Predictions are incredibly bandwagon-y. I mean, deep down, unless maybe you’re Thorin, you’ve got to think that someone else is always smarter than you and knows more than you somehow. You’ve got respect for what someone else says, and therefore you form your opinions based on what someone who you think knows better than you said. If they said it, it must be pretty right. And it snowballs. What did we hear all offseason? Yeah, TSM got the most highly sought-after free agent. OpTic? That roster looks like someone picked names out of a hat. You know, CLG could be really good. Licorice has a lot of hype, but I’ve got no idea whether to ride the train or not. Cloud9 lost the offseason, I guess. People said these things because everyone else did. I mean, did OpTic ever get any more consideration than a quick dismissal for their seemingly joke roster?

How about that thing with Golden Guardians where everyone was like, these guys aren’t the best players, but Hai is there, and if Hai’s there with a bunch of moldable young guys, he can just shotcall them to free wins all the time, right? Put it in practice in LCS, and it looks crap. Taking a one-dimensional analysis to a team every time is awful. What about whether Lourlo and Contractz will work together? What about the part where Hai is actually not a great mechanical player and has a pinched champion pool? And then all five players are ‘bad’ and no amount of shotcalling can really save you from that?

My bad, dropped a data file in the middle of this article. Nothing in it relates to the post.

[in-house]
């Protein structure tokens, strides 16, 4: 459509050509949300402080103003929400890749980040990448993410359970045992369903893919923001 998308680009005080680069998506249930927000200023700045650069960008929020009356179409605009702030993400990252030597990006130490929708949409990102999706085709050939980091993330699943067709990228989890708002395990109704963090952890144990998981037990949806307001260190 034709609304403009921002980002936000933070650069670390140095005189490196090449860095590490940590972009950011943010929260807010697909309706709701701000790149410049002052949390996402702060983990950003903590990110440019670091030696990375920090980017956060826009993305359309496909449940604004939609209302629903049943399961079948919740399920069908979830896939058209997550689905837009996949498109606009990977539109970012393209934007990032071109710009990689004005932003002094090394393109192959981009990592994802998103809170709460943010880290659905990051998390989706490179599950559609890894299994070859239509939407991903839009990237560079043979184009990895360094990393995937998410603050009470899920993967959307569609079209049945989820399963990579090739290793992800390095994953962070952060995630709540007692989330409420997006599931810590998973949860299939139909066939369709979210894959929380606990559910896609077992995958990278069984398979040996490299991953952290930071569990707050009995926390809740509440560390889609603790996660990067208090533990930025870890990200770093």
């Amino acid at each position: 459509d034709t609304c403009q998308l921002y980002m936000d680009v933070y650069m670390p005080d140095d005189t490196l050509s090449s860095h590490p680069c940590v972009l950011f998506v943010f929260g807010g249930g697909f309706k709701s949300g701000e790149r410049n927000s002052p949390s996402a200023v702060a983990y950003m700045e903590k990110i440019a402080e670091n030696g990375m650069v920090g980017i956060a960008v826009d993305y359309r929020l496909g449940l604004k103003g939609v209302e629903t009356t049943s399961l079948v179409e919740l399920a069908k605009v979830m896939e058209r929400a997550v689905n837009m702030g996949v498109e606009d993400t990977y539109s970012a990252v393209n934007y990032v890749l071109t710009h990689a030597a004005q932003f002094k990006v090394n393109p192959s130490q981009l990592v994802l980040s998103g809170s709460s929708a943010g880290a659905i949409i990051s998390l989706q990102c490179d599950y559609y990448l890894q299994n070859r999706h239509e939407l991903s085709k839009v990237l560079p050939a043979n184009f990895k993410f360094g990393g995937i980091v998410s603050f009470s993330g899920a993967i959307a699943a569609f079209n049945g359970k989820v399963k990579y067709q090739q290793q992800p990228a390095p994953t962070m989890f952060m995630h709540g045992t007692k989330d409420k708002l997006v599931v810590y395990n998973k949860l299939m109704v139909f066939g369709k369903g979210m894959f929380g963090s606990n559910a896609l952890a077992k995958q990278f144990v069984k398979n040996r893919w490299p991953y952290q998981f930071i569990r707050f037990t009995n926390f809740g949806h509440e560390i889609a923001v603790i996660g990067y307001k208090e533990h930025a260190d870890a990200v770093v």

Everyone was like, Stixxay and Biofrost were the subordinates in their old duos, CLG is going to have a hard time because these guys aren’t going to make a good bot duo. First of all, your logic makes no sense. Who (WHO?) said these guys were just bossed around? Also who said two people getting bossed around (if you want to make that assumption) cannot also work together? Second of all, you aren’t a plain and simple fan who can see them having a great time together duoing on streams. Third, how is having a possibly not linked up (how? again?) bot duo going to fail your entire team?

So how about AnDa, and Fly, and Stunt. 50/50 you ask a fan who Fly is and they’ve got no idea he was on KT before. A few people heard about AnDa and Stunt for a hot second and their insane Korean soloq ranks, but that doesn’t give them enough credit to gain respect in rankings. How easy it is to dismiss people you don’t know about and therefore don’t believe are good because if they’re good then you must have heard of them before, right? And so no way this team is good (oh but wait that team synergy thing again what about that what if it just happens theirs is insane for no predictable reason?)